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Attention, Perception, & Psychophysics

, Volume 81, Issue 6, pp 2088–2101 | Cite as

A comparison of methods for investigating the perceptual center of musical sounds

  • Justin LondonEmail author
  • Kristian Nymoen
  • Martin Torvik Langerød
  • Marc Richard Thompson
  • David Loberg Code
  • Anne Danielsen
Article
  • 127 Downloads

Abstract

In speech and music, the acoustic and perceptual onset(s) of a sound are usually not congruent with its perceived temporal location. Rather, these "P-centers" are heard some milliseconds after the acoustic onset, and a variety of techniques have been used in speech and music research to find them. Here we report on a comparative study that uses various forms of the method of adjustment (aligning a click or filtered noise in-phase or anti-phase to a repeated target sound), as well as tapping in synchrony with a repeated target sound. The advantages and disadvantages of each method and probe type are discussed, and then all methods are tested using a set of musical instrument sounds that systematically vary in terms of onset/rise time (fast vs. slow), duration (short vs. long), and center frequency (high vs. low). For each method, the dependent variables were (a) the mean P-center location found for each stimulus type, and (b) the variability of the mean P-center location found for each stimulus type. Interactions between methods and stimulus categories were also assessed. We show that (a) in-phase and anti-phase methods of adjustment produce nearly identical results, (b) tapping vs. click alignment can provide different yet useful information regarding P-center locations, (c) the method of adjustment is sensitive to different sounds in terms of variability while tapping is not, and (d) using filtered noise as an alignment probe yields consistently earlier probe-onset locations in comparison to using a click as a probe.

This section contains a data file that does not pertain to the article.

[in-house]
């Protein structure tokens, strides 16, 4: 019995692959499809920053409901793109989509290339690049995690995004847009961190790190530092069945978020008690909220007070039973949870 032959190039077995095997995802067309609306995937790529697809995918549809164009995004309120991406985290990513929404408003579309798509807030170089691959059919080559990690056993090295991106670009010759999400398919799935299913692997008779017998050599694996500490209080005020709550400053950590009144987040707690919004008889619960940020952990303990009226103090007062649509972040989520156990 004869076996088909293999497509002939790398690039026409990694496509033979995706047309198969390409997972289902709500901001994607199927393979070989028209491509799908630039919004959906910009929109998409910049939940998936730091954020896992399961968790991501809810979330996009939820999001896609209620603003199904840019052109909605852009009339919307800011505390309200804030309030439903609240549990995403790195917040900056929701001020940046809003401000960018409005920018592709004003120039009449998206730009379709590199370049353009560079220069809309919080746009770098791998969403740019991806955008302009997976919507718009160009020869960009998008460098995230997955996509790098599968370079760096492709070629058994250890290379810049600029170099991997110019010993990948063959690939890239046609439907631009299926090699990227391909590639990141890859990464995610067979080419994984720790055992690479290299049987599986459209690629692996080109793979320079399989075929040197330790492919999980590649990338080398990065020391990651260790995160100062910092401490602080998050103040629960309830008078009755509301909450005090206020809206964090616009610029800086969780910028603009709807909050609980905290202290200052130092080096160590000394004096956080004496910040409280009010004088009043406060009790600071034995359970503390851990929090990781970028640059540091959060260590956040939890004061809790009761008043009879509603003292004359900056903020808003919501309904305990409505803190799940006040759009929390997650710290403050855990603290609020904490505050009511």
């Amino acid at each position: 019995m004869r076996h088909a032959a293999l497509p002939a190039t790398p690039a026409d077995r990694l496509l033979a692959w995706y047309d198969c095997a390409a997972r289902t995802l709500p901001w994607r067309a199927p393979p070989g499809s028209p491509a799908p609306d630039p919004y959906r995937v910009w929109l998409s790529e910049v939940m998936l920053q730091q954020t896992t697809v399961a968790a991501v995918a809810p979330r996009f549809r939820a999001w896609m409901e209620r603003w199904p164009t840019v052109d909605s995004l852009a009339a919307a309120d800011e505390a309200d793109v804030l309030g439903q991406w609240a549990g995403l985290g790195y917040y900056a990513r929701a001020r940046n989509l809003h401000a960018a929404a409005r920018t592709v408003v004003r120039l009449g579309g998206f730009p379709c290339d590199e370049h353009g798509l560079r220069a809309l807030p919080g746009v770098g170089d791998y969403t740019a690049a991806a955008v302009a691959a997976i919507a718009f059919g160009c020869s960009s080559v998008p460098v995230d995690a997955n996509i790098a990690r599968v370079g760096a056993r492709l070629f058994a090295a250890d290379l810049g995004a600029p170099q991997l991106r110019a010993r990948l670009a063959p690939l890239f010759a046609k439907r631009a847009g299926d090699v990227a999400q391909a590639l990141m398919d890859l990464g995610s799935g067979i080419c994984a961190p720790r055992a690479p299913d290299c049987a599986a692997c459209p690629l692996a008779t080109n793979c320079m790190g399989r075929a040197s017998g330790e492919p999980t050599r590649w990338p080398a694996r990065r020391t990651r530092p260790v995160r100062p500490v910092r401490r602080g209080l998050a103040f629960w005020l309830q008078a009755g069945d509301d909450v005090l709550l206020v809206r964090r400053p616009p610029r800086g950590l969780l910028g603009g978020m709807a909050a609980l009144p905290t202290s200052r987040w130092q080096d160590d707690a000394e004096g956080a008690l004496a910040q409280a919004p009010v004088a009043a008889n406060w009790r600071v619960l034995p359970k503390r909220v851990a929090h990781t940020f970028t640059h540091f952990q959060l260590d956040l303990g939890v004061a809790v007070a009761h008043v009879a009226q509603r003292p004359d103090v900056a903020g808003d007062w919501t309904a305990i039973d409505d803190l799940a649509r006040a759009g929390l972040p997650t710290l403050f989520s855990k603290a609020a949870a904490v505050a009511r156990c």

Keywords

Rhythm P-center Tapping task Alignment task Negative mean asynchrony Microtiming 

APP Keywords

Music cognition Sound recognition Psychoacoustics Temporal processing 

Notes

Acknowledgements

We want to thank Elise Måsvær for assistance with data collection to Experiment 2. This work was partially supported by the Research Council of Norway through its Centres of Excellence scheme, project number 262762, and the TIME project, grant number 249817.

Open practices statement

None of the data or materials for the experiments reported here are available, and none of the experiments was preregistered.

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Copyright information

© The Psychonomic Society, Inc. 2019

Authors and Affiliations

  • Justin London
    • 1
    Email author
  • Kristian Nymoen
    • 2
    • 3
    • 4
  • Martin Torvik Langerød
    • 2
    • 3
  • Marc Richard Thompson
    • 5
  • David Loberg Code
    • 6
  • Anne Danielsen
    • 2
    • 3
  1. 1.Carleton CollegeNorthfieldUSA
  2. 2.RITMO Center for Interdisciplinary Studies of Rhythm, Time, and MotionUniversity of OsloOsloNorway
  3. 3.Department of MusicologyUniversity of OsloOsloNorway
  4. 4.Department of InformaticsUniversity of OsloOsloNorway
  5. 5.Department of MusicUniversity of JyväskyläJyväskyläFinland
  6. 6.School of MusicWestern Michigan UniversityKalamazooUSA

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